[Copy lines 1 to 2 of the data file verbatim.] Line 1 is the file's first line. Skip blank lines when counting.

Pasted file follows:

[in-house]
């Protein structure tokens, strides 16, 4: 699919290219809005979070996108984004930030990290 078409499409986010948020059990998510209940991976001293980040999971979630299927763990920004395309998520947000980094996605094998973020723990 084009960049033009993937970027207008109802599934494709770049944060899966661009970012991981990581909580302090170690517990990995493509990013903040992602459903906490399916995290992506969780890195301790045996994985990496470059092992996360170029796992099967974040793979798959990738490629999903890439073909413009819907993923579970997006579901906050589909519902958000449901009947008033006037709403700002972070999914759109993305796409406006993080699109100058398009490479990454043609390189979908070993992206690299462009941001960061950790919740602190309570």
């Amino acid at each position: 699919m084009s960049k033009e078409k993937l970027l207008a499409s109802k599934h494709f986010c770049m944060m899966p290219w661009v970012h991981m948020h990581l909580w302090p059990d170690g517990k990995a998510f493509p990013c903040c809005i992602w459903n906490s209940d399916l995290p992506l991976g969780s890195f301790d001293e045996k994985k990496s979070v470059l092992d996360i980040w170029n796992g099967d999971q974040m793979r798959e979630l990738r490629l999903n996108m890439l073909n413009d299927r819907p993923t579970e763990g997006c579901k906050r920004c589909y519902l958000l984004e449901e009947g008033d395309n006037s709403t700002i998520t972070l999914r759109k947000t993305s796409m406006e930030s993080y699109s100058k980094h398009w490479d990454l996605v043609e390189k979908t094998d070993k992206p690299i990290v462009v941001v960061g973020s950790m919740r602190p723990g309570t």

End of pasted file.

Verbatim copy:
[in-house]
């Protein structure tokens, strides 16, 4: 699919290219809005979070996108984004930030990290 078409499409986010948020059990998510209940991976001293980040999971979630299927763990920004395309998520947000980094996605094998973020723990 084009960049033009993937970027207008109802599934494709770049944060899966661009970012991981990581909580302090170690517990990995493509990013903040992602459903906490399916995290992506969780890195301790045996994985990496470059092992996360170029796992099967974040793979798959990738490629999903890439073909413009819907993923579970997006579901906050589909519902958000449901009947008033006037709403700002972070999914759109993305796409406006993080699109100058398009490479990454043609390189979908070993992206690299462009941001960061950790919740602190309570």